A structural problem with the program in either language that weighed it down quite a bit for me however is the comic trio of Kotoko, Eriko and Rinko as intergalactic special agents. All three characters are essentially the exact same variety of empty-headed otaku pandering to jack up the number of women in the show and have cannon fodder for the ending credits sequence to show them cooing over each other naked, but virtually every scene they are in is rather jarring given the rest of the show. They have zero comic chemistry because they are all the same type of character, so they can’t play off of each others personality quirks or the like.
In all seriousness, I made it to the end of Black Heaven without committing their names to memory; I had to look them up for this writeup, and I sure as hell would be unable to tell you which one is which.
They did have one genuinely good gag in the whole show, but that was because the extended bit was already making an homage to a very well known American television series from the 1990’s, and they had a single line during it. These characters get a lot of screen time and in every way feel like a production committee order, a hedge due to not wanting to alienate the younger otaku market with the over the hill rock guitarist narrative.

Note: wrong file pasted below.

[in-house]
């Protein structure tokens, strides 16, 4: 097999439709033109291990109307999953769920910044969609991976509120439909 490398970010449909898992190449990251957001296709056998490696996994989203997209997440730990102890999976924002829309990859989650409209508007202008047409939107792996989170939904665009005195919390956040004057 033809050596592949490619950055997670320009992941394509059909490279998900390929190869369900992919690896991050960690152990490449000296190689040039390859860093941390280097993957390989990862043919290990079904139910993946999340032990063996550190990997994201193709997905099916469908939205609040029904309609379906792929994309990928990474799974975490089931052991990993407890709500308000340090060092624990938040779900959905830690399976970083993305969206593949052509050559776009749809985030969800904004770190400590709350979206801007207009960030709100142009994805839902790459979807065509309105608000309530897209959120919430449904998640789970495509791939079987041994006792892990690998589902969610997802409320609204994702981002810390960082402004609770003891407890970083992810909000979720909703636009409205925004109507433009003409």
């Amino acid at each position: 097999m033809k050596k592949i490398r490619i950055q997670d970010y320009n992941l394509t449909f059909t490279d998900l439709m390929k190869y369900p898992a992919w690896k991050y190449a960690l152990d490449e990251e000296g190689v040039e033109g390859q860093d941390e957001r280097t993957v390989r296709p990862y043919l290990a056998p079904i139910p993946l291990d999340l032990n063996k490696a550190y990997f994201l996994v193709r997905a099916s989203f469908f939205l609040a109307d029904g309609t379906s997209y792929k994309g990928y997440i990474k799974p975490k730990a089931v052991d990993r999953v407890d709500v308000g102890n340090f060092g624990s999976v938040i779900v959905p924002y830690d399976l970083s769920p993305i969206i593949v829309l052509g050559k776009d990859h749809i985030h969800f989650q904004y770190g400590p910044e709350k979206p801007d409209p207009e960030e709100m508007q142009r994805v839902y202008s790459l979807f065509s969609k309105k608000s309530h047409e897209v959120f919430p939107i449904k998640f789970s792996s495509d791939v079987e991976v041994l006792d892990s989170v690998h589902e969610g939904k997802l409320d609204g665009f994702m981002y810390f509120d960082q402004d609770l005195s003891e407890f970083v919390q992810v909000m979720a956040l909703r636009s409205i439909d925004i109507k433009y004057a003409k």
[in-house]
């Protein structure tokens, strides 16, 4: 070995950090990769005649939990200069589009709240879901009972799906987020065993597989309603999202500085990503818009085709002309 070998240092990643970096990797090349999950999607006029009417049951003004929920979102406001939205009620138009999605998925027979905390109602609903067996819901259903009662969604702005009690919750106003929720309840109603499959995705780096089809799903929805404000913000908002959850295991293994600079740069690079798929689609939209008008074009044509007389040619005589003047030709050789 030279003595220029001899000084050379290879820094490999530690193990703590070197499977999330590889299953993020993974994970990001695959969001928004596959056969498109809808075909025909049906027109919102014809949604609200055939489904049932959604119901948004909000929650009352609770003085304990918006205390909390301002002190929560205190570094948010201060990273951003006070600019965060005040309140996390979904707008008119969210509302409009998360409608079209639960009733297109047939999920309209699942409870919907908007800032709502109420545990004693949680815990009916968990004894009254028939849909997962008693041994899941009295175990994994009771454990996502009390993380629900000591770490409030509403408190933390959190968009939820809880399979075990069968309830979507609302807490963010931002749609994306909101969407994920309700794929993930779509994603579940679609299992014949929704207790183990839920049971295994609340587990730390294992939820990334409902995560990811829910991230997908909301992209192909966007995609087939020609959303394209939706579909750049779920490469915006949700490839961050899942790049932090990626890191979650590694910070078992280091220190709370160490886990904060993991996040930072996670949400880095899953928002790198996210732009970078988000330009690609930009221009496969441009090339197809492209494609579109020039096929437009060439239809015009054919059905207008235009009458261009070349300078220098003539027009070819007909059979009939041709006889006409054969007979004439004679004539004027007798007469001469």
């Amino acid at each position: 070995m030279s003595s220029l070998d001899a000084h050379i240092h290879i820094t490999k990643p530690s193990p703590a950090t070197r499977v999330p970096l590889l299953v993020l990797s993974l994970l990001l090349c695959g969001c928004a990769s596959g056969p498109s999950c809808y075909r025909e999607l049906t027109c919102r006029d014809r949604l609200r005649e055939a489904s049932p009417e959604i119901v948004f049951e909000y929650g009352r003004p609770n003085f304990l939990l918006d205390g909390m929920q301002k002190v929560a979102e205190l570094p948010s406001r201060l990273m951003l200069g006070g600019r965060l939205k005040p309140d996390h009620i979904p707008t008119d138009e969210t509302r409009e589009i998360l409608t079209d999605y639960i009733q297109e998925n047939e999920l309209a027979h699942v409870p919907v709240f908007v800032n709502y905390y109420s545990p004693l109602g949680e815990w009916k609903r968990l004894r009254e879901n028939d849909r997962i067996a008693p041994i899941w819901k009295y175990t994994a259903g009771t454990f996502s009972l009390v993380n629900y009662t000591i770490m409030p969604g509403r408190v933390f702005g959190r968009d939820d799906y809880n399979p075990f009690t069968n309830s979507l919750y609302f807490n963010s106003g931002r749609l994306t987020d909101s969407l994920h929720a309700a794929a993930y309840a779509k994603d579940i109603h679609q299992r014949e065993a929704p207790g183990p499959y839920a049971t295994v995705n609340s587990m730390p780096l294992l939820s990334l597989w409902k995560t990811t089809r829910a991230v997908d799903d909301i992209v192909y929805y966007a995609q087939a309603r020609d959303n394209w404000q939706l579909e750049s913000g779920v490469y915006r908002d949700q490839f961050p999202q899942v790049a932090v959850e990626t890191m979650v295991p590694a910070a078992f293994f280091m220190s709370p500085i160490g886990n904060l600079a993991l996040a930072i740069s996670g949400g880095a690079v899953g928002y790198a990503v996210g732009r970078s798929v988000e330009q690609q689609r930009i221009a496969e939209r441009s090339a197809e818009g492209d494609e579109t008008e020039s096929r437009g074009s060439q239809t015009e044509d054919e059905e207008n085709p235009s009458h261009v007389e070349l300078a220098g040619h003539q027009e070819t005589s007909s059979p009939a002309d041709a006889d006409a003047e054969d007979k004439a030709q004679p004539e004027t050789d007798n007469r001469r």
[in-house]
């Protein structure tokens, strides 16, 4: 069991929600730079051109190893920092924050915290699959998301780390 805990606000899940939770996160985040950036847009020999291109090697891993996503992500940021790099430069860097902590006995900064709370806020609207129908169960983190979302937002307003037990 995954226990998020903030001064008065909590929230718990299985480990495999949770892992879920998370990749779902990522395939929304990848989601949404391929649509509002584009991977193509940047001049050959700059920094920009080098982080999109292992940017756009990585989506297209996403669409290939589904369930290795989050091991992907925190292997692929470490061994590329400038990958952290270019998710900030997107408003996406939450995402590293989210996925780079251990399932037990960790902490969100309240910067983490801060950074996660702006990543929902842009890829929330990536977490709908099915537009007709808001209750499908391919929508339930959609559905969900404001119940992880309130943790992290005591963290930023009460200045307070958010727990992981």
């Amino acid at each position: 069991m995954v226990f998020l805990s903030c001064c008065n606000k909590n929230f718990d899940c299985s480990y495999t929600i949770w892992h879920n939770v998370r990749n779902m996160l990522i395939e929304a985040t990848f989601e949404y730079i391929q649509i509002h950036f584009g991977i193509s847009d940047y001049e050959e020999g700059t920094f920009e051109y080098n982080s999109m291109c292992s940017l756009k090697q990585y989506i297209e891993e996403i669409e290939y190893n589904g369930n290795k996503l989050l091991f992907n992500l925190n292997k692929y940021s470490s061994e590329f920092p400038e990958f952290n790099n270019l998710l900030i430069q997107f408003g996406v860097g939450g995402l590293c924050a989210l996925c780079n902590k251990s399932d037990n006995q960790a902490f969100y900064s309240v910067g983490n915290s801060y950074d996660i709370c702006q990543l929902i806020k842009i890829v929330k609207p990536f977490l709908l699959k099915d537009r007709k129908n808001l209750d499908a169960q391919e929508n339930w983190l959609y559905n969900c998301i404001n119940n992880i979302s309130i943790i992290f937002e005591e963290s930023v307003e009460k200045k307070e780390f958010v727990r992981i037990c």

While only thirteen episodes, I think the series would have benefited from being just a little shorter. The comic trio drag things out a lot, we never really get to know much about the enemy or allied space forces, and after a while the smoke and mirrors game of the guitar playing battles starts to wear off. The series copiously uses a lot of its own stock footage in this department, which is understandable given the difficulty of musical animation and what I’m assuming what not a very deep budget to pull from in the first place (and I’m sure John Sykes needed a chunk of that as well).